Sunday, July 05, 2009

Race Report

OK, time to cover yesterday's race. It was a lovely area, a beautiful day, and a good turnout. Assuming they have the I-Can again next year, I plan on registering.

Let's get the pressing question out of the way: I didn't medal.

Oh, that wasn't the pressing issue? I guess not. So, how did I do in "my own race"? I ran it well enough. Well, most of it, at least. See, I knew there was a risk when the description said, "relatively flat neighborhood streets," because the question remains: Relative to what?

The start was on a hill.

Upon the starting... um... yell, I trudged upward, optimistic that this would be the worst of it. The truth is that that little hill was the steepest portion, but that wasn't the only hill. We made a quick left and found... another hill.

A woman beside me panted, "I thought this was flat."

I smiled and nodded. I then replied, "It's OK. The hills give me permission to walk," which I then proceeded to do in a short while. I walked only occasionally and only uphill. (I scratched my head a little at the people who ran uphill and then walked at the top; I figure that's a little backwards, but whatever works for them, I guess.)

I lost sight of most of the pack early enough, dropping off from most of the runners and leaving the walkers behind me. I caught back up with a few runners who didn't understand the importance of pacing (or, it seemed for at least one couple, training). That's OK, I was running my own race. You understand.

The odd thing was that, every time I looked at my watch, I was maintaining a pace between 11:00 and 12:30, or thereabouts. I must only have looked when I was really booking, though, because my overall pace doesn't reflect those speeds.

Somewhere around the middle of the course, I fell in line with a young lady (or, perhaps, she fell in line with me). She didn't have much stamina, but made up for it with moxie. She'd run at a decent pace (not sprinting, but faster than me), and then settle in for a walk. To her credit, she didn't seem to do the "stay ahead of the fat lady" that I spoke about here from my last 5k (about two years ago). She was simply racing her own race, a little at a time. But we were leap-frogging.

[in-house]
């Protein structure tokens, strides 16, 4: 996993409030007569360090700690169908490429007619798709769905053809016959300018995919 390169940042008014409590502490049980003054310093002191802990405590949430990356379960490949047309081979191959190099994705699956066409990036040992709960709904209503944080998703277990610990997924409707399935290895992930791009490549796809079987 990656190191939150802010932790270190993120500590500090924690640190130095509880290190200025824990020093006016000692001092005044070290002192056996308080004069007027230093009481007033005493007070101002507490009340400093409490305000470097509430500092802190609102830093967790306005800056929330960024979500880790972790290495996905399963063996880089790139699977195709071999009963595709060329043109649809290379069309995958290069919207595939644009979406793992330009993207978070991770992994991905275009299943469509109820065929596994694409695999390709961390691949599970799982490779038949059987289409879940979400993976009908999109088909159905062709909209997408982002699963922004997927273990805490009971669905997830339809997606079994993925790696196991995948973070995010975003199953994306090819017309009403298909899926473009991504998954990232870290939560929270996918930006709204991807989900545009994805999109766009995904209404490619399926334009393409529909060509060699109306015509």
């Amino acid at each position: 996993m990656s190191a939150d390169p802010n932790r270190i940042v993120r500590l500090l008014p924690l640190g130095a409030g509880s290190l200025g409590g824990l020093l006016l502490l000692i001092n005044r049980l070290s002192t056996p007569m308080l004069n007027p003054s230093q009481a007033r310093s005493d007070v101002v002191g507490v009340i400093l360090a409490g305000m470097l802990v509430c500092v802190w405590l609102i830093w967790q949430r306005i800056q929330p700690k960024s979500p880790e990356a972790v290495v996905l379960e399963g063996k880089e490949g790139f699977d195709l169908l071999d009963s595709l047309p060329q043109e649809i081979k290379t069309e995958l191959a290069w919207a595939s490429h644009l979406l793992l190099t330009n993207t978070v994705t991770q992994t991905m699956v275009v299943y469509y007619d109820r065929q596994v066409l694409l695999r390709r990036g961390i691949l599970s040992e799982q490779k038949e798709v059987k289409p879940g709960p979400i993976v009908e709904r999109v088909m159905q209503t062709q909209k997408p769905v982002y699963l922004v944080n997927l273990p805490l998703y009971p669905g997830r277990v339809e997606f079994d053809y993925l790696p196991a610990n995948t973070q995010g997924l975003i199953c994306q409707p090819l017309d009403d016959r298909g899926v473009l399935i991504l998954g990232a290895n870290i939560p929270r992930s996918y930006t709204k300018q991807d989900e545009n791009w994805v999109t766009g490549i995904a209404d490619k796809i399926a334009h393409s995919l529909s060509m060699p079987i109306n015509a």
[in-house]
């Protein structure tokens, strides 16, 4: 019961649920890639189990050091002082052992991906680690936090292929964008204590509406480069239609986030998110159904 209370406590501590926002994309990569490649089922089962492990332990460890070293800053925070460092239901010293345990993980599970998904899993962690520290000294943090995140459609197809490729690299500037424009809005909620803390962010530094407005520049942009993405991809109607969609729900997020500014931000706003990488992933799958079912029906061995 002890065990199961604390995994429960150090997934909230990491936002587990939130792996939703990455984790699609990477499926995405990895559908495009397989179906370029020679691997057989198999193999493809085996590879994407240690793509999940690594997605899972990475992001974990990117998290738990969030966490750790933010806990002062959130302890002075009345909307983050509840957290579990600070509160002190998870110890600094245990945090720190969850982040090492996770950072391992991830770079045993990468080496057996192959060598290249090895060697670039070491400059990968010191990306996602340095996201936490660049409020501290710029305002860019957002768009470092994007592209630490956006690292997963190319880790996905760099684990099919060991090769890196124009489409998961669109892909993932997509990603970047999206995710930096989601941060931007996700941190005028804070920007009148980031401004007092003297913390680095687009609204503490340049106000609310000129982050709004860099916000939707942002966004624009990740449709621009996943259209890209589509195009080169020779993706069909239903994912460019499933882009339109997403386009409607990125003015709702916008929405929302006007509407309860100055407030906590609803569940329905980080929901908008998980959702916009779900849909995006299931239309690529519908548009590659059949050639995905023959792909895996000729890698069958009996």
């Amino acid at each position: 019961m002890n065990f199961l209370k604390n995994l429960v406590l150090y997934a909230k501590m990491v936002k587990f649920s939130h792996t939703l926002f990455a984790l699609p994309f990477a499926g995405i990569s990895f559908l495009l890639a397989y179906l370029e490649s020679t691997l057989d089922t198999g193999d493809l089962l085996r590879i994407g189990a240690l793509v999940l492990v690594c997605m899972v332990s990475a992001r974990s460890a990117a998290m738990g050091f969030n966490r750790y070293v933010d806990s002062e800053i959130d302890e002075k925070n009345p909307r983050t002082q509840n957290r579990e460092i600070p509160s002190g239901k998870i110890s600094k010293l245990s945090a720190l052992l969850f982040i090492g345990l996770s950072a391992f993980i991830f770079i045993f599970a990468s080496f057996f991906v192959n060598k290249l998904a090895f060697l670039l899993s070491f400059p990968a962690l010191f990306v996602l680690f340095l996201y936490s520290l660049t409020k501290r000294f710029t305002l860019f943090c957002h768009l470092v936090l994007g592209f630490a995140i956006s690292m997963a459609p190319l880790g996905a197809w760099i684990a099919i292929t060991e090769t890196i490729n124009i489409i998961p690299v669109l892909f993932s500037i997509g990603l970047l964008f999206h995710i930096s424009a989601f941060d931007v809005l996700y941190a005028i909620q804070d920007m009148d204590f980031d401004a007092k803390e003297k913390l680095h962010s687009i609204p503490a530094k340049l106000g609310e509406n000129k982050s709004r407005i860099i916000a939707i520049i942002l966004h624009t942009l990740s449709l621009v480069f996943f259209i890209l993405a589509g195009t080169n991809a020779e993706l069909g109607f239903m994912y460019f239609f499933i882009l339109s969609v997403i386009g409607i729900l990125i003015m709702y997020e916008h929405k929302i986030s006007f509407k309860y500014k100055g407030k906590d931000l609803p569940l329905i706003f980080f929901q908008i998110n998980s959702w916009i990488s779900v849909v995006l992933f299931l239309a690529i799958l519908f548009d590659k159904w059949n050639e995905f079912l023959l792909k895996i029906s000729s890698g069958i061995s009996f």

We were until we got near the end, that is. I like to kick it up at the end, so I did. The instant she saw me right behind her shoulder, she kicked it up herself. Now, this was probably the wrong attitude to take at this time, but I figured: Hey, she's not in my age group, I'll let her have this, and steadied myself. No, I didn't slow down, but I didn't push as hard as I could have right before the chute.

In retrospect, I regret this. I also regret not pushing hard enough for most of the 5k. I should have been much more worn at the end, so I was clearly holding back too much the entire time. Sure, I probably would have walked a bit no matter what, but I think I could have done better, gone just a little faster. Don't get me wrong, I still enjoyed the run immensely; I just suspect I could have done better. So, what to do? That's right, I already signed up for two more 5K events.

My time? I don't know my official time yet. I didn't see a clock at the end, and we weren't using chips, but I did see someone with the little hand-held doo-dad which I suspect was used to record official times. I know I wasn't last overall, but I may have been last for the registered 5K runners. (I couldn't tell walkers from runners on their board.) Well, I'll find out soon enough. I should have been able to approximate my time with my Garmin, but, unfortunately, I clicked it off a little late. It reported 40:37. (Argh! Close enough that I could have easily beaten my PR.)

Honestly, considering the (mild) hills, I'm pretty happy with how I did. Now I'll really have to get going on the interval work so I can pulverize my PR at the next 5K (in late August).


Arnþór L. Arnarson said...

I have no doubts that you will improve greatly.

And a note on hills, for further racing. The distance in meters you can gain up hills will translate into more time on the flats. So a good time to gain on others is in hills. But of course it can bite one in the butt, because one needs to be able to recover to set pace again. That's the hard part. :)

Karen said...

Hmmm.... I had not thought of that as an advantage. Good point. I do have to get some hill work in at some point, and I expect that it'll benefit me in many ways. Well, by next year I'll be sure to be ready to tackle those climbs. ;)